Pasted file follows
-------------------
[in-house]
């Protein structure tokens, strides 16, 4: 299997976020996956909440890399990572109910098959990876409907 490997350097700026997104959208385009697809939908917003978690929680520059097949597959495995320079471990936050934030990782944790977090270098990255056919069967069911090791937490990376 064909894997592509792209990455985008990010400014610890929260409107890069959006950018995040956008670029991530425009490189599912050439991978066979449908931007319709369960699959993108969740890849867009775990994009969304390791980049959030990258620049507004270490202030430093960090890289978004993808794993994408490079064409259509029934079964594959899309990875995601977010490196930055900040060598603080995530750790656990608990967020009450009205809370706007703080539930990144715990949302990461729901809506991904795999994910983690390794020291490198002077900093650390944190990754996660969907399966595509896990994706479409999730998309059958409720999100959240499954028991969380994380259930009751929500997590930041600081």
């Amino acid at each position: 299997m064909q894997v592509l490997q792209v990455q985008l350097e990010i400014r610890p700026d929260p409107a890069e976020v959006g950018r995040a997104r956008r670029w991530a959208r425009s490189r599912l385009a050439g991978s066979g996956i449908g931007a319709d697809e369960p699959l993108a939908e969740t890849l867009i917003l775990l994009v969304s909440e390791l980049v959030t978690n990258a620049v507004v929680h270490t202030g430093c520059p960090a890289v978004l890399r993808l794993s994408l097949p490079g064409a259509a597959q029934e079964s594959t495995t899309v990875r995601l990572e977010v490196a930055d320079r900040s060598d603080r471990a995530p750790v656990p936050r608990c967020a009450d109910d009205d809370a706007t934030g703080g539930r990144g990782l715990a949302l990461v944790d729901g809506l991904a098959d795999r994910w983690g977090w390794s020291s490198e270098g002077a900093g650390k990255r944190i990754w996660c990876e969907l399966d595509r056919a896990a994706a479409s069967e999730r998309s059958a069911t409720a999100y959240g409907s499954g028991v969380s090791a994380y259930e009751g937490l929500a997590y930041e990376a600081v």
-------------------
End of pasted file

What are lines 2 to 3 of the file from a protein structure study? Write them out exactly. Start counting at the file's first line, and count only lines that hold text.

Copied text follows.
């Protein structure tokens, strides 16, 4: 299997976020996956909440890399990572109910098959990876409907 490997350097700026997104959208385009697809939908917003978690929680520059097949597959495995320079471990936050934030990782944790977090270098990255056919069967069911090791937490990376 064909894997592509792209990455985008990010400014610890929260409107890069959006950018995040956008670029991530425009490189599912050439991978066979449908931007319709369960699959993108969740890849867009775990994009969304390791980049959030990258620049507004270490202030430093960090890289978004993808794993994408490079064409259509029934079964594959899309990875995601977010490196930055900040060598603080995530750790656990608990967020009450009205809370706007703080539930990144715990949302990461729901809506991904795999994910983690390794020291490198002077900093650390944190990754996660969907399966595509896990994706479409999730998309059958409720999100959240499954028991969380994380259930009751929500997590930041600081």
């Amino acid at each position: 299997m064909q894997v592509l490997q792209v990455q985008l350097e990010i400014r610890p700026d929260p409107a890069e976020v959006g950018r995040a997104r956008r670029w991530a959208r425009s490189r599912l385009a050439g991978s066979g996956i449908g931007a319709d697809e369960p699959l993108a939908e969740t890849l867009i917003l775990l994009v969304s909440e390791l980049v959030t978690n990258a620049v507004v929680h270490t202030g430093c520059p960090a890289v978004l890399r993808l794993s994408l097949p490079g064409a259509a597959q029934e079964s594959t495995t899309v990875r995601l990572e977010v490196a930055d320079r900040s060598d603080r471990a995530p750790v656990p936050r608990c967020a009450d109910d009205d809370a706007t934030g703080g539930r990144g990782l715990a949302l990461v944790d729901g809506l991904a098959d795999r994910w983690g977090w390794s020291s490198e270098g002077a900093g650390k990255r944190i990754w996660c990876e969907l399966d595509r056919a896990a994706a479409s069967e999730r998309s059958a069911t409720a999100y959240g409907s499954g028991v969380s090791a994380y259930e009751g937490l929500a997590y930041e990376a600081v």